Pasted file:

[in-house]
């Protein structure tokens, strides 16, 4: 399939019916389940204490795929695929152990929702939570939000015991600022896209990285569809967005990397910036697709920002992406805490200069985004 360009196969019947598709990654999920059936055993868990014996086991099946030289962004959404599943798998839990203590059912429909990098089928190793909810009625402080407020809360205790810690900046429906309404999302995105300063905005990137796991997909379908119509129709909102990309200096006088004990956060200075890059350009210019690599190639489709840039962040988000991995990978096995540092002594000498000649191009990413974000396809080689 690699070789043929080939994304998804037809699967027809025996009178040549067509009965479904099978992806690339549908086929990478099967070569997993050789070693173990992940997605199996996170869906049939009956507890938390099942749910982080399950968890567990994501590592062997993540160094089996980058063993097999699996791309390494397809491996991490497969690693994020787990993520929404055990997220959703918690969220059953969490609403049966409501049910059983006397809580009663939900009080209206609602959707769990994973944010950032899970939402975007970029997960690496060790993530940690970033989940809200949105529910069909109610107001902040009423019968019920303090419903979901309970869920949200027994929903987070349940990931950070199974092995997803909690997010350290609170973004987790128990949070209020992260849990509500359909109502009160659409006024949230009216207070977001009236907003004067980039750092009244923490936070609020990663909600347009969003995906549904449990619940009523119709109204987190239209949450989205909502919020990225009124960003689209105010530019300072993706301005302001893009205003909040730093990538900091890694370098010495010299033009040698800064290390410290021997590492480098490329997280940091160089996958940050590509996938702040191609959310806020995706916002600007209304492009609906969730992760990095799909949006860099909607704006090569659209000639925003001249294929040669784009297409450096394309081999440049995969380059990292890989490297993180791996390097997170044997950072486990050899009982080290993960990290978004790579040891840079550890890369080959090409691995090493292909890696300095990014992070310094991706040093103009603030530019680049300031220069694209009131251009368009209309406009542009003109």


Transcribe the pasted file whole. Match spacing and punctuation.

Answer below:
[in-house]
């Protein structure tokens, strides 16, 4: 399939019916389940204490795929695929152990929702939570939000015991600022896209990285569809967005990397910036697709920002992406805490200069985004 360009196969019947598709990654999920059936055993868990014996086991099946030289962004959404599943798998839990203590059912429909990098089928190793909810009625402080407020809360205790810690900046429906309404999302995105300063905005990137796991997909379908119509129709909102990309200096006088004990956060200075890059350009210019690599190639489709840039962040988000991995990978096995540092002594000498000649191009990413974000396809080689 690699070789043929080939994304998804037809699967027809025996009178040549067509009965479904099978992806690339549908086929990478099967070569997993050789070693173990992940997605199996996170869906049939009956507890938390099942749910982080399950968890567990994501590592062997993540160094089996980058063993097999699996791309390494397809491996991490497969690693994020787990993520929404055990997220959703918690969220059953969490609403049966409501049910059983006397809580009663939900009080209206609602959707769990994973944010950032899970939402975007970029997960690496060790993530940690970033989940809200949105529910069909109610107001902040009423019968019920303090419903979901309970869920949200027994929903987070349940990931950070199974092995997803909690997010350290609170973004987790128990949070209020992260849990509500359909109502009160659409006024949230009216207070977001009236907003004067980039750092009244923490936070609020990663909600347009969003995906549904449990619940009523119709109204987190239209949450989205909502919020990225009124960003689209105010530019300072993706301005302001893009205003909040730093990538900091890694370098010495010299033009040698800064290390410290021997590492480098490329997280940091160089996958940050590509996938702040191609959310806020995706916002600007209304492009609906969730992760990095799909949006860099909607704006090569659209000639925003001249294929040669784009297409450096394309081999440049995969380059990292890989490297993180791996390097997170044997950072486990050899009982080290993960990290978004790579040891840079550890890369080959090409691995090493292909890696300095990014992070310094991706040093103009603030530019680049300031220069694209009131251009368009209309406009542009003109």